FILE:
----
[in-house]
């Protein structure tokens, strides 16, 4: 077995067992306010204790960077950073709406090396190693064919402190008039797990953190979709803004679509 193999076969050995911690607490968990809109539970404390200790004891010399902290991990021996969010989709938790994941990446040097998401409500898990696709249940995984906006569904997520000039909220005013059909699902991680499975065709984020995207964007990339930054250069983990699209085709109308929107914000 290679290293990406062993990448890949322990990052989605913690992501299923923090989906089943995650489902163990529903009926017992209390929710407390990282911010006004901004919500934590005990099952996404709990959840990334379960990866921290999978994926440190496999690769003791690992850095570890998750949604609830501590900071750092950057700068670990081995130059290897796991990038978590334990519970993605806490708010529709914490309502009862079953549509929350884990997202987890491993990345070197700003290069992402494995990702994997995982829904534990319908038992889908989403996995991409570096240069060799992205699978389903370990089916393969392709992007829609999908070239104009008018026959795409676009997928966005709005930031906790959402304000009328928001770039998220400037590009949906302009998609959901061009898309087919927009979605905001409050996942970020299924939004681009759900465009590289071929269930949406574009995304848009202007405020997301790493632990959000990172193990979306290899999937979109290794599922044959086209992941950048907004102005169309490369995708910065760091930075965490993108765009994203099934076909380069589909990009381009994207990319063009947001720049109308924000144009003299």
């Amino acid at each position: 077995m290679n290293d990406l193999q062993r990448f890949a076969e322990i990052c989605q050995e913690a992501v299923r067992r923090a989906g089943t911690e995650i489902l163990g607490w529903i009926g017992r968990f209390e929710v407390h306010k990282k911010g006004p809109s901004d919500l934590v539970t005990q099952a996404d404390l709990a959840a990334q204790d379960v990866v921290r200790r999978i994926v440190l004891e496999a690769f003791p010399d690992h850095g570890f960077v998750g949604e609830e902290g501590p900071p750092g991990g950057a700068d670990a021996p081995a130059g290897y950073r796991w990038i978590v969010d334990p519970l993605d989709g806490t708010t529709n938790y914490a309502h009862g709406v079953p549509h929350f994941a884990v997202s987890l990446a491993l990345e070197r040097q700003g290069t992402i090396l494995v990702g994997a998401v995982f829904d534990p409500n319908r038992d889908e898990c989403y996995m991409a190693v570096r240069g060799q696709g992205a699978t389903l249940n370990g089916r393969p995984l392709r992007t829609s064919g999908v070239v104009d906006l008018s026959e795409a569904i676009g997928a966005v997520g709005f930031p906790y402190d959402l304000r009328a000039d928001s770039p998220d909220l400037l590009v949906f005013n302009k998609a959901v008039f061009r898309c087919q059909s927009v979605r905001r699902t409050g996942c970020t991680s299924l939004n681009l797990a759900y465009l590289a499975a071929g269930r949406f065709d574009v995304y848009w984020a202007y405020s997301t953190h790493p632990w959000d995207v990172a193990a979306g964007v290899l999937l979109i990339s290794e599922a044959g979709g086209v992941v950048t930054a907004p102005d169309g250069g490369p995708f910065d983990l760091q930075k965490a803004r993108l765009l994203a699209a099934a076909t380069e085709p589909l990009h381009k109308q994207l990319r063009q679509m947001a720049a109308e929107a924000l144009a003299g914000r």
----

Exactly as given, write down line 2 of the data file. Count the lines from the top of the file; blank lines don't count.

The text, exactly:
């Protein structure tokens, strides 16, 4: 077995067992306010204790960077950073709406090396190693064919402190008039797990953190979709803004679509 193999076969050995911690607490968990809109539970404390200790004891010399902290991990021996969010989709938790994941990446040097998401409500898990696709249940995984906006569904997520000039909220005013059909699902991680499975065709984020995207964007990339930054250069983990699209085709109308929107914000 290679290293990406062993990448890949322990990052989605913690992501299923923090989906089943995650489902163990529903009926017992209390929710407390990282911010006004901004919500934590005990099952996404709990959840990334379960990866921290999978994926440190496999690769003791690992850095570890998750949604609830501590900071750092950057700068670990081995130059290897796991990038978590334990519970993605806490708010529709914490309502009862079953549509929350884990997202987890491993990345070197700003290069992402494995990702994997995982829904534990319908038992889908989403996995991409570096240069060799992205699978389903370990089916393969392709992007829609999908070239104009008018026959795409676009997928966005709005930031906790959402304000009328928001770039998220400037590009949906302009998609959901061009898309087919927009979605905001409050996942970020299924939004681009759900465009590289071929269930949406574009995304848009202007405020997301790493632990959000990172193990979306290899999937979109290794599922044959086209992941950048907004102005169309490369995708910065760091930075965490993108765009994203099934076909380069589909990009381009994207990319063009947001720049109308924000144009003299």